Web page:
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Speaker Snapshot: "Consumers Can Spot Inauthenticity A Million Miles Away"

We speak to Chase Dillon Content Producer at Make Up For Ever

1Dec

Ahead of his presentation at the Content Marketing Summit in New York on December 11 & 12, we spoke to Chase Dillon Content Producer at Make Up For Ever.

Chase describes himself as - Highly curious and keenly interested in storytelling, I've spent my entire life wanting to craft video and complex media that moves people.

At nine years old, I was running around the neighborhood with a video camera I would steal from my dad's closet. At nineteen, I was producing a weekly radio show (talk & music format) at my university. And now, whether working with a crew on set, a C100 in the field, or my iPhone on the streets, I'm evermore excited about finding ways to entertain and inform.

From ideation, through execution, and into post-production, I have nine years of professional producing experience and a tenacious desire to create innovative, engaging video content. And it remains so important to me to continue experimenting, playing with norms, and building upon my skill-set.

How has the perception of content marketing changed in the past 5 years?

I think consumers overwhelmingly want more and more to be part of brands that speak directly to them: brands that are approachable, interactive, customizable, etc. The question then becomes about how to create this kind of content while maintaining artistic/brand integrity.

With the amount of content around today, what do companies need to do to stand out?

The importance of staying true to your brand ethos/heritage has never been so important. In today's marketplace consumers can spot inauthenticity a million miles away. So it's evermore important to present the most truthful version of your brand possible. At the same time, the content game changes every few weeks, so it's equally important to constantly self-innovate and take chances. Honesty and confidence...the perfect cocktail for just about anything in life.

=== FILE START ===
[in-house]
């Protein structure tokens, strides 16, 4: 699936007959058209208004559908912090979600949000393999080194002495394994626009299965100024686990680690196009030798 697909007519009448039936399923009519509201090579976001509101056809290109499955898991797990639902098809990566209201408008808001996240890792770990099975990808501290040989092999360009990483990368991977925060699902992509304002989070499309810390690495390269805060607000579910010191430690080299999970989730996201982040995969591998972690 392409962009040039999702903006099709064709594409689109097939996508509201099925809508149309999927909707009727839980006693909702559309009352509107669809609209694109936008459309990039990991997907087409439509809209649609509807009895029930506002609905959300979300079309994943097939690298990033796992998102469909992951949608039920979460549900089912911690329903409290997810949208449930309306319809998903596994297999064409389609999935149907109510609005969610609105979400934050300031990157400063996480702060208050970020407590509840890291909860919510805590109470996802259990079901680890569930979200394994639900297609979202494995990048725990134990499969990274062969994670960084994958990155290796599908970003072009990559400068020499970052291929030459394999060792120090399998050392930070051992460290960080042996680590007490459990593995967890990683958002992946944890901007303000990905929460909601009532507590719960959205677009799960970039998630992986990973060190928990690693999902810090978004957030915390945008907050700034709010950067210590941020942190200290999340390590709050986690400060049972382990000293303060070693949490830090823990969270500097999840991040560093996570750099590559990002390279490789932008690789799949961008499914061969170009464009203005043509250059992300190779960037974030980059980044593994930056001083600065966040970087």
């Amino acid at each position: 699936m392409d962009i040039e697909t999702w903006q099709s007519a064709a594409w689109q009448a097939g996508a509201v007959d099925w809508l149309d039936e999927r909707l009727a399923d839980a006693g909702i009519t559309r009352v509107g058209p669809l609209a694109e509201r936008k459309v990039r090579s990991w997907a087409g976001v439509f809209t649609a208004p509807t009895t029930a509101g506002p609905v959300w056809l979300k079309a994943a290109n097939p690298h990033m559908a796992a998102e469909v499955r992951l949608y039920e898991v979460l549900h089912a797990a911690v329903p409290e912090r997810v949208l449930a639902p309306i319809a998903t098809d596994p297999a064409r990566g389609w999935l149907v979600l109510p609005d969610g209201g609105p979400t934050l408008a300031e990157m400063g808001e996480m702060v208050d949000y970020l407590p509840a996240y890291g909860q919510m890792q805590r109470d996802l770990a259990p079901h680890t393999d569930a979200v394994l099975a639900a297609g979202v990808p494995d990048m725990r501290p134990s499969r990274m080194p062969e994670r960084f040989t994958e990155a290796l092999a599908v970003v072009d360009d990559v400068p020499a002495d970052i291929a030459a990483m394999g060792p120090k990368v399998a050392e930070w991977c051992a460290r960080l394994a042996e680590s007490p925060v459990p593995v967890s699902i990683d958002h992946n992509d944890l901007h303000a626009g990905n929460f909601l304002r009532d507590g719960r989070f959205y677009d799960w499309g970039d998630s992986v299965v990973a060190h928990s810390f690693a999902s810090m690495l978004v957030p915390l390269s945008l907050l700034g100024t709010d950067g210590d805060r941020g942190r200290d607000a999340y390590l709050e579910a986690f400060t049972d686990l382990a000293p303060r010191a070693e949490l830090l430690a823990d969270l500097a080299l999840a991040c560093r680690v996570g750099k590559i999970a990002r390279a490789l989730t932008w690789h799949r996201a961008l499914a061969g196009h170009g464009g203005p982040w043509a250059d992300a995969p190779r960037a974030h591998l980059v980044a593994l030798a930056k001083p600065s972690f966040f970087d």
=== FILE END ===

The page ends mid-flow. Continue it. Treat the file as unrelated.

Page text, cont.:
What is the single biggest mistake that companies make when implementing a content marketing strategy?

These are the two mistakes I've seen hurt companies: 1) Creating an over-abundance of messaging - both in terms of product messaging and brand messaging. With the amount of content consumers are faced with, a brand has an even shorter opportunity to present themselves and/or the product before he/she has scrolled on to the next. Though it may sound obvious, concise messaging is crucial. And 2) an over-reliance on data (past and present) to inform decision making instead of gut-level innovation. In short - too many rules and too much looking around to see what other brands are doing. Because something worked well last year, or because something works well for other brands, doesn't necessarily mean it's going to be the best option NOW.

What can the audience expect to take away from your presentation in New York?

On-screen or off, in an executive meeting or at the water-cooler - it is always my goal to leave people with the feeling they've had a remarkably candid, thought-through experience. I wear my passions on my sleeve, so if there's something I know to be true about the digital content marketing landscape I'm going to proselytize as well as invite open debate. On the other hand, I have no problem admitting when I haven't the slightest clue. So overall, I hope for people to walk away feeling inspired to create fresh, honest, and disruptive content that not only connects with consumers, but sticks in their brain like nicotine! That's a joke, but you get the point.

You can catch Chase's presentation at the Content Marketing Summit in New York on December 11 & 12

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